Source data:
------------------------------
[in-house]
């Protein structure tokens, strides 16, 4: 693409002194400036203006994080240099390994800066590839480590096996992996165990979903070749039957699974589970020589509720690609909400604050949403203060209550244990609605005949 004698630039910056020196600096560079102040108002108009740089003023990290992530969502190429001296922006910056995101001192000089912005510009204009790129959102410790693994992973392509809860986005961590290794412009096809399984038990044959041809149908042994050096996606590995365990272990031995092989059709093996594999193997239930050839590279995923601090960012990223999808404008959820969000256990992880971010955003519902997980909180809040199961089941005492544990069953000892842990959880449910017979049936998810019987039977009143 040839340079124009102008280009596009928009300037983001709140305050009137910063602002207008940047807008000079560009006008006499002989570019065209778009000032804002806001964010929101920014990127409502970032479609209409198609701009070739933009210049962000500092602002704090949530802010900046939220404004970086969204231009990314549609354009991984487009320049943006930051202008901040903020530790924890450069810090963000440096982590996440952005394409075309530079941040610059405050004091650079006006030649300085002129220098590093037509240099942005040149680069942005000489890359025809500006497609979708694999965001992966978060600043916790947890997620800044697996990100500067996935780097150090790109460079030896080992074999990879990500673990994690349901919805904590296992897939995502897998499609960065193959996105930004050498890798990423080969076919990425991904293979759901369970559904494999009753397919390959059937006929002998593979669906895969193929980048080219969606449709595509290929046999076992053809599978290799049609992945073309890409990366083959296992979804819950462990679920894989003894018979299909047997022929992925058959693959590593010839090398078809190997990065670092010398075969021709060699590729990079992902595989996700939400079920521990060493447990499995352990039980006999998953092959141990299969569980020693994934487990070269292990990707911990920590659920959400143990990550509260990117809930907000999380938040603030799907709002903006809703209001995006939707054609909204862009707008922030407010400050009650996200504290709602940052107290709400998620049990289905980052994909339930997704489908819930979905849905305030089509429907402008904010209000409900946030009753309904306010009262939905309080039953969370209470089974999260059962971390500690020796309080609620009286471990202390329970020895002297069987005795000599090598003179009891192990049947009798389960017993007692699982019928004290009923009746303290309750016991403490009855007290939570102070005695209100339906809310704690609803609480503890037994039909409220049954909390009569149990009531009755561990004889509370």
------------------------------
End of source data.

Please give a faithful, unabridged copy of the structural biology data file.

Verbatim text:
[in-house]
């Protein structure tokens, strides 16, 4: 693409002194400036203006994080240099390994800066590839480590096996992996165990979903070749039957699974589970020589509720690609909400604050949403203060209550244990609605005949 004698630039910056020196600096560079102040108002108009740089003023990290992530969502190429001296922006910056995101001192000089912005510009204009790129959102410790693994992973392509809860986005961590290794412009096809399984038990044959041809149908042994050096996606590995365990272990031995092989059709093996594999193997239930050839590279995923601090960012990223999808404008959820969000256990992880971010955003519902997980909180809040199961089941005492544990069953000892842990959880449910017979049936998810019987039977009143 040839340079124009102008280009596009928009300037983001709140305050009137910063602002207008940047807008000079560009006008006499002989570019065209778009000032804002806001964010929101920014990127409502970032479609209409198609701009070739933009210049962000500092602002704090949530802010900046939220404004970086969204231009990314549609354009991984487009320049943006930051202008901040903020530790924890450069810090963000440096982590996440952005394409075309530079941040610059405050004091650079006006030649300085002129220098590093037509240099942005040149680069942005000489890359025809500006497609979708694999965001992966978060600043916790947890997620800044697996990100500067996935780097150090790109460079030896080992074999990879990500673990994690349901919805904590296992897939995502897998499609960065193959996105930004050498890798990423080969076919990425991904293979759901369970559904494999009753397919390959059937006929002998593979669906895969193929980048080219969606449709595509290929046999076992053809599978290799049609992945073309890409990366083959296992979804819950462990679920894989003894018979299909047997022929992925058959693959590593010839090398078809190997990065670092010398075969021709060699590729990079992902595989996700939400079920521990060493447990499995352990039980006999998953092959141990299969569980020693994934487990070269292990990707911990920590659920959400143990990550509260990117809930907000999380938040603030799907709002903006809703209001995006939707054609909204862009707008922030407010400050009650996200504290709602940052107290709400998620049990289905980052994909339930997704489908819930979905849905305030089509429907402008904010209000409900946030009753309904306010009262939905309080039953969370209470089974999260059962971390500690020796309080609620009286471990202390329970020895002297069987005795000599090598003179009891192990049947009798389960017993007692699982019928004290009923009746303290309750016991403490009855007290939570102070005695209100339906809310704690609803609480503890037994039909409220049954909390009569149990009531009755561990004889509370």